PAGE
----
- The Washington Times - Friday, June 30, 2017

In 1989 when Sony pulled the plug on its LP production, the superior sound quality, lower cost, and portability of the compact disc had seemingly doomed vinyl records to the dustbin of history.

Now, 18 years later, thanks to a confluence of picky audiophiles, nostalgia and the desire to own a tangible copy of music in the age of streaming, the Japanese electronics giant is getting back into vinyl, according to media reports.

Both Sony and rival Panasonic had already gotten back into the game when it comes to record players, CNNMoney said.

If all goes according to plan, new records should come off a Tokyo-area printing press in March.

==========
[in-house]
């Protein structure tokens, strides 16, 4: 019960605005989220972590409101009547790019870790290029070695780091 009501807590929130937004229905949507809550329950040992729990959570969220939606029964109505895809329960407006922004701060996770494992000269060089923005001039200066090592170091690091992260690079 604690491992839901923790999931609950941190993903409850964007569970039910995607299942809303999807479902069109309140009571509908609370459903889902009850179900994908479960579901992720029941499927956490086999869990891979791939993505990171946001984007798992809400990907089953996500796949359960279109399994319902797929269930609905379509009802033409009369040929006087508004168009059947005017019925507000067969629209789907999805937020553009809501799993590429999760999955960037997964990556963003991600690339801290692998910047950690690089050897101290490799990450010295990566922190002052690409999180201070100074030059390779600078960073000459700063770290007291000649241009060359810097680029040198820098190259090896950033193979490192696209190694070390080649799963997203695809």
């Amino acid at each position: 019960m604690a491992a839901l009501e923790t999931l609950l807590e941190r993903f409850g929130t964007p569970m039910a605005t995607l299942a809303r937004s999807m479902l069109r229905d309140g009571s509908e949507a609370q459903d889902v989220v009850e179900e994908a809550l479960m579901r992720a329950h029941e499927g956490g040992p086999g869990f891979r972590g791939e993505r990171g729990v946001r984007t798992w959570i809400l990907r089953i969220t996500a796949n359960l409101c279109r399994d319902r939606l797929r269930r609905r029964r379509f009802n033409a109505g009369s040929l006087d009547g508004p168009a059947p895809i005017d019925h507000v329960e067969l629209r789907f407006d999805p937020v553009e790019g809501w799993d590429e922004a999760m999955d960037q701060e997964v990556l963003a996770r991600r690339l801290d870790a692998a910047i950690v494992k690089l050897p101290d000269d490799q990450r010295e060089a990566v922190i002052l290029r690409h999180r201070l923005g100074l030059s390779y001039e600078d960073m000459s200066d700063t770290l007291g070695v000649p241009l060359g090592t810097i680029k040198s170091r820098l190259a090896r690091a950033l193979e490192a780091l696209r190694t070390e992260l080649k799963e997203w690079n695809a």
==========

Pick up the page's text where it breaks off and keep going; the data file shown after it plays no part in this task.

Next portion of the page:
For now, at least, it doesn’t seem like many U.S. customers will benefit from Sony’s move, as the company will largely limit its operations to Japan for now, The Guardian reported.

Even so, the British newspaper noted, the decision has global implications for the music industry. Indeed, given the increasingly lucrative nature of the niche business, it’s hard to imagine Sony not being followed by competitors sensing a market opportunity.

As CNN Money noted Friday, “consulting firm Deloitte forecasts the vinyl music industry will post double-digit growth in 2017 for the seventh year in a row, selling 40 million new discs and generating as much as $900 million in revenue.”


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